Family hub networks in Nottinghamshire - information for professionals

This page has been designed specifically for professionals to understand what family hubs are, how the networks are progressing in Nottinghamshire and provide useful information about how you can get involved, including frequently asked questions.

What are family hubs?

The aim is to have joined up efficient local services which are able to provide the right support at the right time, in the right place. Family hubs aim to make a positive difference to children, young people and their families.

Who are family hubs for?

Family hubs offer support from pregnancy, through the child’s early years, later childhood and into young adulthood, up to the age of 19 (or up to 25 for young people with special educational needs and disabilities).

We want to provide a ‘front door’ to families, offering a ‘one-stop shop’ of family support services across their social care, education, mental health and physical health needs, with a comprehensive Start for Life offer for parents and babies at its core and the underpinning view that families should only need to tell their story once.

Each family hub will be unique and bespoke to the local community it serves and aims to make a positive difference to parents, carers and their children by providing a mix of physical and virtual spaces. As well as outreach, where families can easily access non-judgmental support for the challenges they may be facing. The types of support provided will include universal and targeted services.

People voicing concerns and apprehension about seeking support

Would you like to become part of the family hub network?

We are keen to work in partnership with local organisations, groups and services that have a family focus. If you would like further information, to arrange a meeting or to hear more about becoming involved in local events and meetings to shape family hubs, contact our Family Hub Development Manager Una Daniel, at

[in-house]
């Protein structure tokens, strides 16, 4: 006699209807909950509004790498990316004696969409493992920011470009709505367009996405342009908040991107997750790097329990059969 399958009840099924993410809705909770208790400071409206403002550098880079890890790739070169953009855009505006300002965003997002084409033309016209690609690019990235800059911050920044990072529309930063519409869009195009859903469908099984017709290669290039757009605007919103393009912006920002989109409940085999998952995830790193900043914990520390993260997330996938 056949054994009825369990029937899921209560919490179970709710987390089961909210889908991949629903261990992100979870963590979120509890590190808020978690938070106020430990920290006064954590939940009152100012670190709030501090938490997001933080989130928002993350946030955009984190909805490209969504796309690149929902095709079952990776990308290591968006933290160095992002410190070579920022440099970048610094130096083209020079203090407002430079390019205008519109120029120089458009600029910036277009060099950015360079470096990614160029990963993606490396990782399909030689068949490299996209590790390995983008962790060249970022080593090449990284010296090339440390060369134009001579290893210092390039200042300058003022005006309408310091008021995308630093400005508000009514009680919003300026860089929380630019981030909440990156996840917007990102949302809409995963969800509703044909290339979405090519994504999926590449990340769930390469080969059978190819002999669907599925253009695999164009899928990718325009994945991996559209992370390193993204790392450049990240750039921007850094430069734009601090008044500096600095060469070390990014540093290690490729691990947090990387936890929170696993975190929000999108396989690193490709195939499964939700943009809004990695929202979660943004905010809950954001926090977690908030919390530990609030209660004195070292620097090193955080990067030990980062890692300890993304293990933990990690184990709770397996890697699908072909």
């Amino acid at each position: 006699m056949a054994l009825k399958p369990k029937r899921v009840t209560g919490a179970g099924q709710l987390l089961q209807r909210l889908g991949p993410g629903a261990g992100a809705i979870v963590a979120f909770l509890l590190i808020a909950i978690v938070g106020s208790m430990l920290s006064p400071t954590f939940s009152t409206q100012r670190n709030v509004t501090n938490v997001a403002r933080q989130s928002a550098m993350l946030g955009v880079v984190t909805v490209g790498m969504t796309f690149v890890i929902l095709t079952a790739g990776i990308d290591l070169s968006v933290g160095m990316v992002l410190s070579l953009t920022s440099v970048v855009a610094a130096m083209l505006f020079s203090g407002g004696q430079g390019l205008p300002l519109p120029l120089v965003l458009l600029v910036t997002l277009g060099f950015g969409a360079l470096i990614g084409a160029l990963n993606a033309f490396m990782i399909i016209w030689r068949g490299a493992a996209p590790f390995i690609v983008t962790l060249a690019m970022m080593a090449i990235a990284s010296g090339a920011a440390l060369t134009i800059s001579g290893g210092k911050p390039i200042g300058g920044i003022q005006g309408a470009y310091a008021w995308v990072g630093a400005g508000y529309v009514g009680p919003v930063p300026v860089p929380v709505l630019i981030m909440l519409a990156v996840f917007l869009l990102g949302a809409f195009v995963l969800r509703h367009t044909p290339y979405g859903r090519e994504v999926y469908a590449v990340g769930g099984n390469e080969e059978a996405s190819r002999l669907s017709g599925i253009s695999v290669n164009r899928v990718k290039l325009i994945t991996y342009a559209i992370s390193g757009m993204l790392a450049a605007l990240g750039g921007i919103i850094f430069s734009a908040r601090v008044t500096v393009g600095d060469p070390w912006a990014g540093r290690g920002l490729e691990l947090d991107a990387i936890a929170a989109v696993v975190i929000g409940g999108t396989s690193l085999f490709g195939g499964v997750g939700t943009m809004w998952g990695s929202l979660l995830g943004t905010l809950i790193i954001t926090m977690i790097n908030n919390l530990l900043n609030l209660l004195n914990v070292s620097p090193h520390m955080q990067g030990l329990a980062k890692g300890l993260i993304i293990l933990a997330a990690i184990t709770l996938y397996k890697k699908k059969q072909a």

Frequently asked questions

Family hubs provide support for all families, particularly during the first 2 years of a child's life, but are designed to be particularly accessible to families from lower socio-economic groups, families who have special education needs or a disability, and those from minoritised and seldom heard groups who are experiencing exclusion.

The hubs use a whole family approach to provide an access point to family support services that is integrated across health (physical and mental health) and social care, as well as voluntary and community organisations and education settings. When fully integrated, family hubs could include the following support and a lot more depending on which agencies are working together:

  • Information, advice and guidance on a wide range of issues
  • Antenatal and postnatal care
  • Support groups for new parents
  • One-to-one support
  • Evidence based parenting programmes
  • Health interventions e.g. healthy lifestyles, contraception, substance use
  • Money management
  • Healthy relationship programmes
  • Youth training and employment
  • Volunteering opportunities
  • Peer support
  • Youth services and activities
  • SEND services for 0 to 25 year olds
  • Housing advice and support
  • Welfare rights
  • Reducing parental conflict interventions

The term ‘spokes’ is used to describe the range of services, partnerships, groups and buildings that make up a family hub network. The family hub network model is less about delivering support solely from a physical building, but joining existing provision together based around the needs of children and families.